During the Pacific Islands Forum at Nauru, the New Zealand deputy prime minister, Winston Peters, repeated his country’s long-standing offer to take 150 refugees from Nauru. Knowing that the island and its corrupt and despotic ruler Baron Waqa were wholly owned subsidiaries of Australia, Peters went straight to Payne, who equally promptly said no.
But Peters tried again: Australia’s refusal to release its victims to a haven across the ditch was, ostensibly, based on the fear that they might somehow make their way back to Australia, thus undoing John Howard’s unbreakable prohibition and unleashing untold armadas of people smugglers on our vulnerable shores.
This never made much sense; apart from the obvious fact that refugees made welcome in New Zealand would be unlikely to want to go to an Australia which was happy to see them die rather than admit them, Payne remains eager to send a few to the United States, where the same risks – if risks they are – apply. And in any case Peters said cheerfully that the problem was easily fixed: New Zealand would legislate to prevent it happening, so why not get on with it?
Because – well, because we said we won’t, and we will decide, et cetera. At which point the brutal slogans lapsed into sadism. The suffering, trauma, dementia and death no longer has any real point: we do it just because we can. At which point our new Prime Minister insists he never bullies anyone and has no time for it, and asks his acolytes if they love Australia and all Australians – but not, presumably, those nasty foreigners.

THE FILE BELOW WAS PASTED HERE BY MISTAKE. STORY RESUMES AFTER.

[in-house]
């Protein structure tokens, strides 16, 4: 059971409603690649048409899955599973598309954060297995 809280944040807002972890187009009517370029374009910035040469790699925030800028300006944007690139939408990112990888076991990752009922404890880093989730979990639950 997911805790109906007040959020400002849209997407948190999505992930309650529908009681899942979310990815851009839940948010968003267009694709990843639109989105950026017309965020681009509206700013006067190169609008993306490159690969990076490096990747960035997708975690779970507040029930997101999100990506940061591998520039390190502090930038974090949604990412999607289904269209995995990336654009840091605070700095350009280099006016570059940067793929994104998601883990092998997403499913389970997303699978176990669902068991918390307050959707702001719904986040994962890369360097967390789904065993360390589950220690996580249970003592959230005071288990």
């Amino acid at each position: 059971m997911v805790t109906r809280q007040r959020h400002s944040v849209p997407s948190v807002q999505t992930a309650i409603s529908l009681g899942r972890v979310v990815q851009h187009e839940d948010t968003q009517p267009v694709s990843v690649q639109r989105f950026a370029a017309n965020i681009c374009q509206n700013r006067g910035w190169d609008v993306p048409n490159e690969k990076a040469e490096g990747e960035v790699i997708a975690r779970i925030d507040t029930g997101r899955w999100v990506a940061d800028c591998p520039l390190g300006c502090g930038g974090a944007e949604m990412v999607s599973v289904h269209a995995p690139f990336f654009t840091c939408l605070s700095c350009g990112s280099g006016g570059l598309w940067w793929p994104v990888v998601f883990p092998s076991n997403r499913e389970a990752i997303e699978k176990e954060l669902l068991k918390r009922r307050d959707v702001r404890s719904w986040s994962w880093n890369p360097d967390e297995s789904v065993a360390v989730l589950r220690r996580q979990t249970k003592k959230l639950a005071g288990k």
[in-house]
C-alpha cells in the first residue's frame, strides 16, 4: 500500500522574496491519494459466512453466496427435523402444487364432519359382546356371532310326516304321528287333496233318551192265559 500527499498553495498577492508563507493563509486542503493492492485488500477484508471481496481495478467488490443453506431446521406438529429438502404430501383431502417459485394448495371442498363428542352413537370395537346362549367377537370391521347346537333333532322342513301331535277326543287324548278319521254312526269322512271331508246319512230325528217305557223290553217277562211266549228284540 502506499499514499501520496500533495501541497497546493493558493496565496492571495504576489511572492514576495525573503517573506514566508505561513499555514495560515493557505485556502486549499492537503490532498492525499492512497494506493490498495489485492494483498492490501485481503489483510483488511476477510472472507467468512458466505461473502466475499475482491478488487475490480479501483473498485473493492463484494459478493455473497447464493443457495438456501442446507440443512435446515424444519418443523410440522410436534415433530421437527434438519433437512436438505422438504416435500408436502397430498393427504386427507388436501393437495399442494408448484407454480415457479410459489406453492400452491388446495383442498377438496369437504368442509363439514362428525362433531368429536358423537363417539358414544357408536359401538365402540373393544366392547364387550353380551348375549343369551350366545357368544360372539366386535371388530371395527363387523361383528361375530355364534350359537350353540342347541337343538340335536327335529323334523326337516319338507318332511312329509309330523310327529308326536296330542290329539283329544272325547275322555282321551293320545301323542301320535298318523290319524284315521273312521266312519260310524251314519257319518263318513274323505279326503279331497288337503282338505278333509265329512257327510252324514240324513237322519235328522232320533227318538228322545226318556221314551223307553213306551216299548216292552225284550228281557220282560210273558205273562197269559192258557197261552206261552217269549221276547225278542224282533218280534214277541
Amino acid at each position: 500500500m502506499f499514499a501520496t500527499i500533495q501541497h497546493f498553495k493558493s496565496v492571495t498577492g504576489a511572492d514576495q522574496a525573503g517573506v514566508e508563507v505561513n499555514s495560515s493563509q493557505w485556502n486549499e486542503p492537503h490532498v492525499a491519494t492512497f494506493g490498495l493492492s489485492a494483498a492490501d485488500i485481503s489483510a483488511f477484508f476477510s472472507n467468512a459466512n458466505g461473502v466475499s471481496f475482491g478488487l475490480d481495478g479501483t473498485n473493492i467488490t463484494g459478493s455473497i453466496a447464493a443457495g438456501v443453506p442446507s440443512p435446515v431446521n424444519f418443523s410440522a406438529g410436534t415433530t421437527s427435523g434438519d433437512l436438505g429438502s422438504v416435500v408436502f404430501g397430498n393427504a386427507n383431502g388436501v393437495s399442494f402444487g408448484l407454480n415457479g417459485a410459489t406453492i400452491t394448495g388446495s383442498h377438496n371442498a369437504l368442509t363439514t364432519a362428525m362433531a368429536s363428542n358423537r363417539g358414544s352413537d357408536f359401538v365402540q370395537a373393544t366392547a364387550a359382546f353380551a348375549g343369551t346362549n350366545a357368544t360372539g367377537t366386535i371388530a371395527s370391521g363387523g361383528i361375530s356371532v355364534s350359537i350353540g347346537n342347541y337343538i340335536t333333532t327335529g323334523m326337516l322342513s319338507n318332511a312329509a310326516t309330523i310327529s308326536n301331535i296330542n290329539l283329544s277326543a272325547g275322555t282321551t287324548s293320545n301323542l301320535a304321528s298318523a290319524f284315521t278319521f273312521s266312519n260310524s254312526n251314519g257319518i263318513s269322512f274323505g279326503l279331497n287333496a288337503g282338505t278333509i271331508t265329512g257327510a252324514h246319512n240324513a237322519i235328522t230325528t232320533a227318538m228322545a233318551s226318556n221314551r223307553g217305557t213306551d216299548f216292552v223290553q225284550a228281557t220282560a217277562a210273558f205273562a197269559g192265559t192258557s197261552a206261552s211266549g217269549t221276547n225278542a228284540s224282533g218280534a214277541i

Many decades ago the great comedian Barry Humphries defined xenophobia as love of Australia. He thought he was being satirical. But these days so-called patriotism is not just the last refuge of a scoundrel: it has now blown into full on jingoism, and the pursuit of and exploitation of prejudice and bigotry has become one of the main foundations of the coalition’s hopes or re-election. That, and religion – or faith, as Morrison prefers to call it.
And without much hope or charity, it is probably all he has left. The terrible reality struck at the Wagga Wagga by-election, True, it was a state poll rather than a federal one, but a swing of 30 per cent in one of the safest Liberal seats in Morrison’s home state of New South Wales cannot be dismissed as an aberration. Nor will it help Morrison to blame everyone else or to say that it is now in the past, time to move on, nothing to see here. But he has to remain defiantly ordinary and upbeat, so perhaps it is time to go back to the master.
Menzies once encouraged the public with the exhortation: “I appeal to all citizens to go about their affairs in characteristically normal and cheerful fashion.” This was back in 1939 when the then Prime Minister was announcing that Australia would enter the Second World War, a conflict that among other things destroyed his government.
But it worked for a few months, and that is all the time Morrison has got before he has to face the people. Worth a try – there isn’t much else.